Governance and aid allocation in the International Development Association (IDA) : revisiting assessing aid in the twenty-first century
Author(s)Markgraf, Claire Teresa McCarville
Massachusetts Institute of Technology. Department of Urban Studies and Planning.
Amy K. Glasmeier.
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This paper examines the relationship between governance and the foreign aid allocation of a World Bank agency, the International Development Association. In particular, the study investigates whether this major multilateral program's financial support for the development of the world's poorest countries consistently prioritizes good governance. A new dataset from the first decade of the twenty-first century, 2003-12, is used in three econometric estimation models to determine whether the quality of governance in recipient countries has had implications for aid allocation decisions. As in much of the literature in this area, the results are mixed. This finding itself raises important questions both about the relevance of a country's governance to aid allocation decisions and about the usefulness of good governance as a metric by which aid organizations are judged.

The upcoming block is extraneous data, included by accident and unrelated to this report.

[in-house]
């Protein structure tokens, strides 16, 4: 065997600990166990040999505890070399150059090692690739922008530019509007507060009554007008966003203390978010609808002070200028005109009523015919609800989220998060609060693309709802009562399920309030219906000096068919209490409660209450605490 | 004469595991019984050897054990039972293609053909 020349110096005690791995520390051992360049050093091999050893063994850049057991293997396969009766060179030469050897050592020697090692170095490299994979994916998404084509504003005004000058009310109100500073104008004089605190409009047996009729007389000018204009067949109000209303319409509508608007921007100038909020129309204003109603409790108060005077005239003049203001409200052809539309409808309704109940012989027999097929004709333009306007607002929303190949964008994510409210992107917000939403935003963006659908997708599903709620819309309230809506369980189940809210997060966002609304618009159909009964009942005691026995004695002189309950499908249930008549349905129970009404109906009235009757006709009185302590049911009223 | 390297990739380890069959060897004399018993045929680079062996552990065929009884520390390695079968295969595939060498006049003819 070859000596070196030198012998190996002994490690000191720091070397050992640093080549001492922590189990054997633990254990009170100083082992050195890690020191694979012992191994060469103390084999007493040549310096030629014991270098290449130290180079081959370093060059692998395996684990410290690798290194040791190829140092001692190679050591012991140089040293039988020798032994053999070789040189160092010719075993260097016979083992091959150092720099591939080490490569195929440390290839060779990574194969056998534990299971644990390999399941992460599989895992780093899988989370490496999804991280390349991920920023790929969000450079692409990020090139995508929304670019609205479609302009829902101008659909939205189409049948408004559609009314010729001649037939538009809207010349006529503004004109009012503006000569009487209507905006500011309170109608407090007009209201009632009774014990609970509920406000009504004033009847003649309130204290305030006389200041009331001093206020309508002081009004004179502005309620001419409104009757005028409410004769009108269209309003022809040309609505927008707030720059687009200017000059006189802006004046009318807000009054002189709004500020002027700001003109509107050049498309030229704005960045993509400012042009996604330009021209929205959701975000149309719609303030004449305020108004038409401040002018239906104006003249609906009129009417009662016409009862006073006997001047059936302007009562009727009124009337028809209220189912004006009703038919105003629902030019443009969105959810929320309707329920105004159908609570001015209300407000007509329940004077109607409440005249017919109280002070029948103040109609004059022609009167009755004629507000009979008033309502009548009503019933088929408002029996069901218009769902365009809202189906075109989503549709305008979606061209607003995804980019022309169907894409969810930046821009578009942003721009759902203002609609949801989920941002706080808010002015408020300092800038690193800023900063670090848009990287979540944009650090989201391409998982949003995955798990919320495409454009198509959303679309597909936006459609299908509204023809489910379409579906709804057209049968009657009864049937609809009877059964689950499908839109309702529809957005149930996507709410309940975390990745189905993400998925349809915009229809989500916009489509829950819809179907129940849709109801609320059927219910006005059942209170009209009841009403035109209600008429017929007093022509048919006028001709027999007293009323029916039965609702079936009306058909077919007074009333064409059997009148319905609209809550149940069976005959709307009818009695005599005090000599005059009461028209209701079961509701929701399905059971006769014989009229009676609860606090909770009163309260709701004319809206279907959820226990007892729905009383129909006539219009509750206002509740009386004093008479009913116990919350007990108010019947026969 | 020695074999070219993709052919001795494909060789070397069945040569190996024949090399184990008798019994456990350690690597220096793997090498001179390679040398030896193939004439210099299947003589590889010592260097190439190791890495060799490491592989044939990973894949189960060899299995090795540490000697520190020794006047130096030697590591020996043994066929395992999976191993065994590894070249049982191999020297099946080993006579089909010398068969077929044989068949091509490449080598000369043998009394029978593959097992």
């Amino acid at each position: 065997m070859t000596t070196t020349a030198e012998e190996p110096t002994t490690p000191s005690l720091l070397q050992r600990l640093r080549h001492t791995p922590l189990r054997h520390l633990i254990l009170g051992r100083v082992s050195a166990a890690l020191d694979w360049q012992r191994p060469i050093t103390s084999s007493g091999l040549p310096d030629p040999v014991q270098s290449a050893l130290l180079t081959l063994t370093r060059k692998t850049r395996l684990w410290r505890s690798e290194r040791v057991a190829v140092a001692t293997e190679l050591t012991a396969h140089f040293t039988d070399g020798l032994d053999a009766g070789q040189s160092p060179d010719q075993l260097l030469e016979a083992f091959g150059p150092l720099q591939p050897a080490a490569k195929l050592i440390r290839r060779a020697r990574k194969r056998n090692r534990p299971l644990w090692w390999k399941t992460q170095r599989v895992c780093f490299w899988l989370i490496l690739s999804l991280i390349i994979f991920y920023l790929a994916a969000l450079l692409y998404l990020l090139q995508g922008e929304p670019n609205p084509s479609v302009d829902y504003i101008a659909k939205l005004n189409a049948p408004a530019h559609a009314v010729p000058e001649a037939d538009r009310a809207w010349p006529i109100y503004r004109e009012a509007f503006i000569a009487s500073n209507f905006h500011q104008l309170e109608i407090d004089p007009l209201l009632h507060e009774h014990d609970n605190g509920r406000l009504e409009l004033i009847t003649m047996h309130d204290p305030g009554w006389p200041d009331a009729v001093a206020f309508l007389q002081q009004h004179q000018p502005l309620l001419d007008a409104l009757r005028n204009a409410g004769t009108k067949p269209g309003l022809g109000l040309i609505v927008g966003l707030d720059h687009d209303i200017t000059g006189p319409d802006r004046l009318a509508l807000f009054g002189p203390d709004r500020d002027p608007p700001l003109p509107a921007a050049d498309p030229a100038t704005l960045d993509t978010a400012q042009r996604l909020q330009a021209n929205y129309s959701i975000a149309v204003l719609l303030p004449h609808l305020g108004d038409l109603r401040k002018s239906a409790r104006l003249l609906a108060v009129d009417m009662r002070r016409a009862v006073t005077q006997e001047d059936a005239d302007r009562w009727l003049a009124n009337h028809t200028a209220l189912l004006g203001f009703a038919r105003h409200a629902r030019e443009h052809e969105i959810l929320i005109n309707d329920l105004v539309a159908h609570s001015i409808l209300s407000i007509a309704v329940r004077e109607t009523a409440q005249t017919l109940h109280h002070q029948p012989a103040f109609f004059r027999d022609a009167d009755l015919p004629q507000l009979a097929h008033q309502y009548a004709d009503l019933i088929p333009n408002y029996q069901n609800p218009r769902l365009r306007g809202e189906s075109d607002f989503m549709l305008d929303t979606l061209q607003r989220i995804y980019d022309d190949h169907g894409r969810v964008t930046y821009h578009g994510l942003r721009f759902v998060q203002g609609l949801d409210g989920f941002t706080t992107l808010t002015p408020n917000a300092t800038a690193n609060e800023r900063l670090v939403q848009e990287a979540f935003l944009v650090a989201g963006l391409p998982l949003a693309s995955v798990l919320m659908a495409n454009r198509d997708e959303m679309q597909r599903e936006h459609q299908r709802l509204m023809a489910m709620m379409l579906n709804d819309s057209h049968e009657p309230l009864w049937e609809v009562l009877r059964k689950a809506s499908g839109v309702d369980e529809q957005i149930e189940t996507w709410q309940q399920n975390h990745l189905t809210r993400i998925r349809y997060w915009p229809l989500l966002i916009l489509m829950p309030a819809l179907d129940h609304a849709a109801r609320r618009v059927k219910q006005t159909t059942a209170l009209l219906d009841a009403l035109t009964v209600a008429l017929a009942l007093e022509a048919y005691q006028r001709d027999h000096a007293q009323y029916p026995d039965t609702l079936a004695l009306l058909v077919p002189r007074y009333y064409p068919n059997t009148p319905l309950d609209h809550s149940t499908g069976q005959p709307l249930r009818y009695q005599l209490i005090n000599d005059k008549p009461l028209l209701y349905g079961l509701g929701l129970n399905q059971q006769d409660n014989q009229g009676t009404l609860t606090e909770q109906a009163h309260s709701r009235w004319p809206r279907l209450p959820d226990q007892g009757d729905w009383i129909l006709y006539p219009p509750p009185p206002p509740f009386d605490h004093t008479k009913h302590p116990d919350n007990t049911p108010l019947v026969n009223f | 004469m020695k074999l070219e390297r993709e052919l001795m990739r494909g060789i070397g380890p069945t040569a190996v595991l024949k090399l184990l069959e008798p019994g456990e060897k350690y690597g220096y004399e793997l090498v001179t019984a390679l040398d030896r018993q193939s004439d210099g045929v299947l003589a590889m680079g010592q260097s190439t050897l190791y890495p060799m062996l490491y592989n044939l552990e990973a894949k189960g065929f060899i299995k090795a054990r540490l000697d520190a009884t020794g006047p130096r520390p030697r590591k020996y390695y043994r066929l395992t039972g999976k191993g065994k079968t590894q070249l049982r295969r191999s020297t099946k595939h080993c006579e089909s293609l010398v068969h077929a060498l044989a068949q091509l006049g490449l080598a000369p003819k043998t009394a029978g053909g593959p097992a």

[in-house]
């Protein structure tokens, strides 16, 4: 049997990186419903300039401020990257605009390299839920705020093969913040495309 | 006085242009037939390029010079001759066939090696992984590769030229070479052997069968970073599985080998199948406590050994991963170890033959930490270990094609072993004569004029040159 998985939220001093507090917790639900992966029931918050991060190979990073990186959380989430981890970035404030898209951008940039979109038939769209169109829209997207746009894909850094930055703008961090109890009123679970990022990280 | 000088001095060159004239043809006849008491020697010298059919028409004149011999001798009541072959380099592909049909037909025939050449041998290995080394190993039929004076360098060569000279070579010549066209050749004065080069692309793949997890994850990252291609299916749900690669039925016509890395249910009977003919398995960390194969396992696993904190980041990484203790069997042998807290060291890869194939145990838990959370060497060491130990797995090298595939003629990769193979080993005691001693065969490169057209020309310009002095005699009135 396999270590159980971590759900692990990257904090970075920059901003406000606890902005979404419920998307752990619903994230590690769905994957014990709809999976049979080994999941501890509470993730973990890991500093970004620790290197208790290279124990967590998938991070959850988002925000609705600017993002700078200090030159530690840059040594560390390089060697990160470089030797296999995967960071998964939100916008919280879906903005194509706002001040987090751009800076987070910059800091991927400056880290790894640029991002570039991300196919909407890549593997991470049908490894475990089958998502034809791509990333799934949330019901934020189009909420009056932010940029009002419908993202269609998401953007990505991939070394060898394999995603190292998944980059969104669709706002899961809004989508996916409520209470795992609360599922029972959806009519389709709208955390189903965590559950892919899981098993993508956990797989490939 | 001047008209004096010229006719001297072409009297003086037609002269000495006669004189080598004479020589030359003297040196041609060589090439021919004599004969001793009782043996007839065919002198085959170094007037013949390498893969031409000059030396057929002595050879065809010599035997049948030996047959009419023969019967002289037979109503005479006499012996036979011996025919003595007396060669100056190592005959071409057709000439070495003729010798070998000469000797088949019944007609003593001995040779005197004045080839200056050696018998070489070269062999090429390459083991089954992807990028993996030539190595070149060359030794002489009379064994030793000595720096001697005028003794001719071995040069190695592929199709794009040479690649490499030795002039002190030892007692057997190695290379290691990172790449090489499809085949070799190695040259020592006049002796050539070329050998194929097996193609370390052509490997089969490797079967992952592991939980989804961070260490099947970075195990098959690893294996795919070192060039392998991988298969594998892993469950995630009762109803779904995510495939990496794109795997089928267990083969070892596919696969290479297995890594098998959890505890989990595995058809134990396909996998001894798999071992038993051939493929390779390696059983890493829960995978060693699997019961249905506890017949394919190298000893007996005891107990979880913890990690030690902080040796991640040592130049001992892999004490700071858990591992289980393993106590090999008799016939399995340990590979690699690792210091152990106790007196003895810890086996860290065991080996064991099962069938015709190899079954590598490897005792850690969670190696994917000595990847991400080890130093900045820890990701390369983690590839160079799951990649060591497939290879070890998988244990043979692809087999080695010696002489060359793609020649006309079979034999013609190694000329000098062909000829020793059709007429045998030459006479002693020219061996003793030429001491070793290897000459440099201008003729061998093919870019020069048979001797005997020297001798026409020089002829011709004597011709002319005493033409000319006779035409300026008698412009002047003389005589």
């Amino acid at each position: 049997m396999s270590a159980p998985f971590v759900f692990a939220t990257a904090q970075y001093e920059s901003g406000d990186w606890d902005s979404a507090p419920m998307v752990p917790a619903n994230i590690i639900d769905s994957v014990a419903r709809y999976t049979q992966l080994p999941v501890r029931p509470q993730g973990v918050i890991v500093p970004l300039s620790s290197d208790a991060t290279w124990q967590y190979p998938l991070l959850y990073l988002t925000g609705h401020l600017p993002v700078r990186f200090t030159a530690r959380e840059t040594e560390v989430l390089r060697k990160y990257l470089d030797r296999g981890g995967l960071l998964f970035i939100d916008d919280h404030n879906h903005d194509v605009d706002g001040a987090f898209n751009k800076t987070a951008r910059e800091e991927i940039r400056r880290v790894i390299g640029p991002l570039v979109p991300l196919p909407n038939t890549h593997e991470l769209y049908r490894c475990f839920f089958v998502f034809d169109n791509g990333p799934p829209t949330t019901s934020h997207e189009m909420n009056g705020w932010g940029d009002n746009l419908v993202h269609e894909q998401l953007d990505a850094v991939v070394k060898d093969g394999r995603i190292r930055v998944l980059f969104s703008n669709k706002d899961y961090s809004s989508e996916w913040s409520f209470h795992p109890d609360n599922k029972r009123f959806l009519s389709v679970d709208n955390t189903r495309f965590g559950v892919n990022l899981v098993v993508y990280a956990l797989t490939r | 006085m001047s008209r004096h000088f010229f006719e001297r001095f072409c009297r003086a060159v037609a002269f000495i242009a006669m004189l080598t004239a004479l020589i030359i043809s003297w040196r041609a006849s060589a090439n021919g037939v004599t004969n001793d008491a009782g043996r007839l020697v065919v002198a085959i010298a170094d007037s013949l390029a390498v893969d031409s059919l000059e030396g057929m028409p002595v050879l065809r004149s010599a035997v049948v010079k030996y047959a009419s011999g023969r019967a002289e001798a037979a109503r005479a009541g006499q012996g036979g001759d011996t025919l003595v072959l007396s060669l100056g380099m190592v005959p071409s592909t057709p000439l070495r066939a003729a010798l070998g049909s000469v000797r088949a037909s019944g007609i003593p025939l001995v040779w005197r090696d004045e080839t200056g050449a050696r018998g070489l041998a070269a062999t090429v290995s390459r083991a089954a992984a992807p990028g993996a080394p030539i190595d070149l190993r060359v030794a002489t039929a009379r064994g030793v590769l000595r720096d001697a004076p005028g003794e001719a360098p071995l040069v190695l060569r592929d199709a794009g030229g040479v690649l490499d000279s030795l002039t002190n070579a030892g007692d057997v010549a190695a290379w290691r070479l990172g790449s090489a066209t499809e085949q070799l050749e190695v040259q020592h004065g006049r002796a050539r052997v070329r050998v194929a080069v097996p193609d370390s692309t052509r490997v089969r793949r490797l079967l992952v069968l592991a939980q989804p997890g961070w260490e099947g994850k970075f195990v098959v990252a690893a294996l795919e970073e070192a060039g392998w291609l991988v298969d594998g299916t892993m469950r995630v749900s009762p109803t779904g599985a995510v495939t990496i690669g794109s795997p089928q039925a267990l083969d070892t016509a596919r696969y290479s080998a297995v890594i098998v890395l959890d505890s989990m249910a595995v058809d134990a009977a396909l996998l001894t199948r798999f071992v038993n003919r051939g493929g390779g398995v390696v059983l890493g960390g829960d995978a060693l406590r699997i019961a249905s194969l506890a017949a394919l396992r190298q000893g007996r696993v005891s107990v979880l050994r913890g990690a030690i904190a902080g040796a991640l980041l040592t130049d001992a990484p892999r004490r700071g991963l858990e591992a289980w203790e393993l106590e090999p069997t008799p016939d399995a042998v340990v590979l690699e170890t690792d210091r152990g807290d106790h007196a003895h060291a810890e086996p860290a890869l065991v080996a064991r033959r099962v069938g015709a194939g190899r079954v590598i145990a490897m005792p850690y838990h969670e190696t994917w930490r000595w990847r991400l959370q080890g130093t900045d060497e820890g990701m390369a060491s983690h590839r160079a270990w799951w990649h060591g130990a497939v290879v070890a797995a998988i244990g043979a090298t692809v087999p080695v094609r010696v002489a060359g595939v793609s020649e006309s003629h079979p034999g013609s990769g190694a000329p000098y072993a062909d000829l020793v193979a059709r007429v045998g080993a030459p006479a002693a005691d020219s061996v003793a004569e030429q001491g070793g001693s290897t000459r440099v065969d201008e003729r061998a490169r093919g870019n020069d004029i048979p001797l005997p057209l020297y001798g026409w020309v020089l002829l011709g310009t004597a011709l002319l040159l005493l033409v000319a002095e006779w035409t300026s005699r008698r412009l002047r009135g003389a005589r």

Thesis: M.C.P., Massachusetts Institute of Technology, Department of Urban Studies and Planning, 2014.Cataloged from PDF version of thesis.Includes bibliographical references (pages 83-90).
DepartmentMassachusetts Institute of Technology. Department of Urban Studies and Planning.
Massachusetts Institute of Technology
Urban Studies and Planning.